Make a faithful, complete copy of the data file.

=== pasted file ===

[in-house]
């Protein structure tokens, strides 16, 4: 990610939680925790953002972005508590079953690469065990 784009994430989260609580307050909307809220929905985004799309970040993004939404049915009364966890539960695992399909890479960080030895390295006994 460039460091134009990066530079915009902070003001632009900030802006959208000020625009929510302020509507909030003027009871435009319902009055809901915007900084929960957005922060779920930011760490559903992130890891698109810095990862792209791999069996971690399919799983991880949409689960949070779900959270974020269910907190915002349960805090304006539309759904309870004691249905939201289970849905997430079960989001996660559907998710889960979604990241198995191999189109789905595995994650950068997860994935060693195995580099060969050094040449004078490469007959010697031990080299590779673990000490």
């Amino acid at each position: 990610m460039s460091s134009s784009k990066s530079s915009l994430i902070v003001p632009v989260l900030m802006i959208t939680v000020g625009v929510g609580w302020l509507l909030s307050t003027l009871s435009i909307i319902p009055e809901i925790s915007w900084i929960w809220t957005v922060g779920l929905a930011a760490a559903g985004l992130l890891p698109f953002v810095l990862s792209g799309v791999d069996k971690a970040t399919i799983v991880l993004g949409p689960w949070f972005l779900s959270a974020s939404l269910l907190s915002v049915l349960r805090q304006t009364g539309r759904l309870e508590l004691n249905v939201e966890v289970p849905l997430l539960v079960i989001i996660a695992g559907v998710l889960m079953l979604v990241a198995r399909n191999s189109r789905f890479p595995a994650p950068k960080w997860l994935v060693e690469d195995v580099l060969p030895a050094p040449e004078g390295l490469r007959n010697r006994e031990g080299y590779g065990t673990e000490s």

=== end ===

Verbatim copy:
[in-house]
């Protein structure tokens, strides 16, 4: 990610939680925790953002972005508590079953690469065990 784009994430989260609580307050909307809220929905985004799309970040993004939404049915009364966890539960695992399909890479960080030895390295006994 460039460091134009990066530079915009902070003001632009900030802006959208000020625009929510302020509507909030003027009871435009319902009055809901915007900084929960957005922060779920930011760490559903992130890891698109810095990862792209791999069996971690399919799983991880949409689960949070779900959270974020269910907190915002349960805090304006539309759904309870004691249905939201289970849905997430079960989001996660559907998710889960979604990241198995191999189109789905595995994650950068997860994935060693195995580099060969050094040449004078490469007959010697031990080299590779673990000490």
């Amino acid at each position: 990610m460039s460091s134009s784009k990066s530079s915009l994430i902070v003001p632009v989260l900030m802006i959208t939680v000020g625009v929510g609580w302020l509507l909030s307050t003027l009871s435009i909307i319902p009055e809901i925790s915007w900084i929960w809220t957005v922060g779920l929905a930011a760490a559903g985004l992130l890891p698109f953002v810095l990862s792209g799309v791999d069996k971690a970040t399919i799983v991880l993004g949409p689960w949070f972005l779900s959270a974020s939404l269910l907190s915002v049915l349960r805090q304006t009364g539309r759904l309870e508590l004691n249905v939201e966890v289970p849905l997430l539960v079960i989001i996660a695992g559907v998710l889960m079953l979604v990241a198995r399909n191999s189109r789905f890479p595995a994650p950068k960080w997860l994935v060693e690469d195995v580099l060969p030895a050094p040449e004078g390295l490469r007959n010697r006994e031990g080299y590779g065990t673990e000490s």